hb24 - Böhm Stirling-Technik Finished model | Kit A vacuum motor that transports you back to the eighteenth century. The „Classic Smoking” transports you back to the year 1758, when Henry Wood patented the vacuum motor (also referred to as “flame eater”). Technical Data This could also interest you HB22 Smoking Colt Der Sound dieses Vakuummotors erinnert an den Lanz Bulldog W1 Windmühle Dieses hochwertige Aluminiummodell versetzt Sie in die Antike zurück HB26 Twin Bridge Ein Doppelzylinder, der sich als externer Antrieb einsetzen lässt R3 Riesenrad Das Riesenrad des Wiener Prater, passend zu unseren Stirlingmotoren HB32 Twin Tattoo Außergewöhnliches Design und zwei Zylinder in perfekter Harmonie Popular iPhone Cases Popular All « PrevNext » « Prev1234 ... 80Next » Video Transcript What is art? From the materials we use to the hands that ply them, we match the care that goes into everything we make to that of the artist that designed it. It begins with those thousands of artists entrusting their original work to another. It's the craftsmen that process, sort, inspect and pack your case. It's the high density materials that ensure premium protection. It's the proprietary inks that mean the design you buy is the design you get. All together, thousands of steps were taken to make your iPhone Case. This is our process. This is our art.
50 Watts Maladies Mentales Images from Le Livre de la Sante by Joseph Handler (Monte Carlo: Andre Sauret, 1968) volume 10: L'homme et son Esprit 2. View the entire series Une cure de sommeil, illus. by Hartley L'homme et son esprit, illus. Consequences des frustrations affectives dans la premiere enfance, illus. by Jean Alessandrini Maladies mentales et classes sociales, collage by Schmid Boxe et traumatisme cranien, photo Howard Sochurek-Magnum Les centres de la fatigue nerveuse, illus. Les relations du malade avec son medecin, illus. by Schmid Le psychanalyse, illus. by Patergnani La lutte contre l'alcoolisme, document Comite national de Defense contre l'Alcoolisme 'Le labyrinthe,' illus. Types psychiques et somatiques d'apres Thooris, Sheldon et Kretschmer Four blown-up details from the spread for "Les States de l'Eros," illustrations by Chaillet (channeling Hans Bellmer):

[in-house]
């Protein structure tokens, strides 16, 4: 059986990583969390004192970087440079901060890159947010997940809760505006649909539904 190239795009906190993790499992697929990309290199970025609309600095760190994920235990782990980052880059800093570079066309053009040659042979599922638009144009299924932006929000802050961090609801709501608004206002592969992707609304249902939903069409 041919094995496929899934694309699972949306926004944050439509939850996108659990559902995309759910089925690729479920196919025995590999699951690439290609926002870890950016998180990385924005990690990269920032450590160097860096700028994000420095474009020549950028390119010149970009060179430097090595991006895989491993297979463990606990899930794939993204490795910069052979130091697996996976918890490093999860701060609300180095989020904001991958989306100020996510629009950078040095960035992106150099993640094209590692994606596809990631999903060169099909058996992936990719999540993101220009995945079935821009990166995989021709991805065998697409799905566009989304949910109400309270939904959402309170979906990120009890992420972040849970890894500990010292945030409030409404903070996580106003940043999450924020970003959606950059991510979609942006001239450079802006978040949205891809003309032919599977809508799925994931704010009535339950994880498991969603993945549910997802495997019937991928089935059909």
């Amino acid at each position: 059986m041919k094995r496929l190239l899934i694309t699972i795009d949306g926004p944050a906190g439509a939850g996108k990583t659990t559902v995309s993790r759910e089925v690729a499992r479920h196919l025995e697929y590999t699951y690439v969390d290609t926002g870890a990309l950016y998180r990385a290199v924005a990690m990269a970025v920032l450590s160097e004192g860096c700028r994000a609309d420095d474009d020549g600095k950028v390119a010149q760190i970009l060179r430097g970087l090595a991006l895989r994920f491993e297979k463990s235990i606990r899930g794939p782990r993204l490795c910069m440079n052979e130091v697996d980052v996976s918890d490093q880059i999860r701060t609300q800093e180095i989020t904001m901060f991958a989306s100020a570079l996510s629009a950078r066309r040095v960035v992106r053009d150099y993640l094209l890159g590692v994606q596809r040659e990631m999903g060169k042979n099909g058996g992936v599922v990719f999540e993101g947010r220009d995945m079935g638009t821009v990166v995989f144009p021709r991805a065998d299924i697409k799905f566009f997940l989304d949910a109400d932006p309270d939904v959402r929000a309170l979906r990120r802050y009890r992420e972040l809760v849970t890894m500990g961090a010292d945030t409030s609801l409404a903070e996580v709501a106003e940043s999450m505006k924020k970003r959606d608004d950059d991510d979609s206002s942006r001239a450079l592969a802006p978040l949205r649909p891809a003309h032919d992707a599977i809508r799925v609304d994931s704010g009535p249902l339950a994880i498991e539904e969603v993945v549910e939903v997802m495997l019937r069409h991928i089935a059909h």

Knitting and Crochet Patterns in Art: Extreme Knitting, Banksy Tribute at WomansDay.com While some people may think knitting and crocheting are just for grandmas, that couldn't be further from the truth. In fact, in the last few years, there has been a huge resurgence in these techniques, and the projects go far beyond scarves and gloves. Crocheted and knitted artworks have taken the world by storm, both on the street—a movement referred to as “knit graffiti,” “yarn bombing” and “urban knitting”—and in modern art circles alike. Loved for the humanizing quality it lends to everyday objects, the medium continues to attract artists, who have no doubt been inspired by the pioneering works below. "Locker Room" Through his artwork, New York–based artist Nathan Vincent works to gender-neutralize objects associated with overt masculinity. Banksy Tribute “Captured” In 2009, textile artist Liliana Crespi installed a group of three 6- to 8-foot-wide "spiderwebs" at Sculpture Key West, an art festival in Key West, Florida. Unnamed Mexico City Bus Faces “Piano Dentelle” (“Lace Piano”)